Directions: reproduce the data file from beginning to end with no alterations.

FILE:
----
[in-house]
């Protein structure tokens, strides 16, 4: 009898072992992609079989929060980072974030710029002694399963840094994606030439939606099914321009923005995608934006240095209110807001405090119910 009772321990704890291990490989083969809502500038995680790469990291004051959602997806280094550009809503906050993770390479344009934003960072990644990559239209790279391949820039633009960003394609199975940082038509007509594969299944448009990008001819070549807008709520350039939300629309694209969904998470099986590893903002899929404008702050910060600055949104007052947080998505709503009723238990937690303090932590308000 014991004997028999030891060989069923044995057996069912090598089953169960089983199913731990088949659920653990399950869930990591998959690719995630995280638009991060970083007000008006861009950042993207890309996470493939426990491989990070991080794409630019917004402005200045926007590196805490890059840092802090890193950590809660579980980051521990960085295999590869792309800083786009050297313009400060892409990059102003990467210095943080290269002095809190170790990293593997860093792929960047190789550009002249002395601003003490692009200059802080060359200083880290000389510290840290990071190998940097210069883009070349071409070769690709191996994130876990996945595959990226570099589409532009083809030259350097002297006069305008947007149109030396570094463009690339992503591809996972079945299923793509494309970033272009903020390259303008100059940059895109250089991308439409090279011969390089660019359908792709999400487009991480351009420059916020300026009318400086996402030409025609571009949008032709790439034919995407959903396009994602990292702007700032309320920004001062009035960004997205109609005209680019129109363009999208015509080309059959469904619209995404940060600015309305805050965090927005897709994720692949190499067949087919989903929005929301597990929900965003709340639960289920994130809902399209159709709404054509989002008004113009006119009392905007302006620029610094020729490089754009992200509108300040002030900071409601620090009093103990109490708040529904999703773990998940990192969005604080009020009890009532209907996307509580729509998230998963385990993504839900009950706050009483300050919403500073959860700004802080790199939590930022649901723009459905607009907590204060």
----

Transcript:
[in-house]
């Protein structure tokens, strides 16, 4: 009898072992992609079989929060980072974030710029002694399963840094994606030439939606099914321009923005995608934006240095209110807001405090119910 009772321990704890291990490989083969809502500038995680790469990291004051959602997806280094550009809503906050993770390479344009934003960072990644990559239209790279391949820039633009960003394609199975940082038509007509594969299944448009990008001819070549807008709520350039939300629309694209969904998470099986590893903002899929404008702050910060600055949104007052947080998505709503009723238990937690303090932590308000 014991004997028999030891060989069923044995057996069912090598089953169960089983199913731990088949659920653990399950869930990591998959690719995630995280638009991060970083007000008006861009950042993207890309996470493939426990491989990070991080794409630019917004402005200045926007590196805490890059840092802090890193950590809660579980980051521990960085295999590869792309800083786009050297313009400060892409990059102003990467210095943080290269002095809190170790990293593997860093792929960047190789550009002249002395601003003490692009200059802080060359200083880290000389510290840290990071190998940097210069883009070349071409070769690709191996994130876990996945595959990226570099589409532009083809030259350097002297006069305008947007149109030396570094463009690339992503591809996972079945299923793509494309970033272009903020390259303008100059940059895109250089991308439409090279011969390089660019359908792709999400487009991480351009420059916020300026009318400086996402030409025609571009949008032709790439034919995407959903396009994602990292702007700032309320920004001062009035960004997205109609005209680019129109363009999208015509080309059959469904619209995404940060600015309305805050965090927005897709994720692949190499067949087919989903929005929301597990929900965003709340639960289920994130809902399209159709709404054509989002008004113009006119009392905007302006620029610094020729490089754009992200509108300040002030900071409601620090009093103990109490708040529904999703773990998940990192969005604080009020009890009532209907996307509580729509998230998963385990993504839900009950706050009483300050919403500073959860700004802080790199939590930022649901723009459905607009907590204060």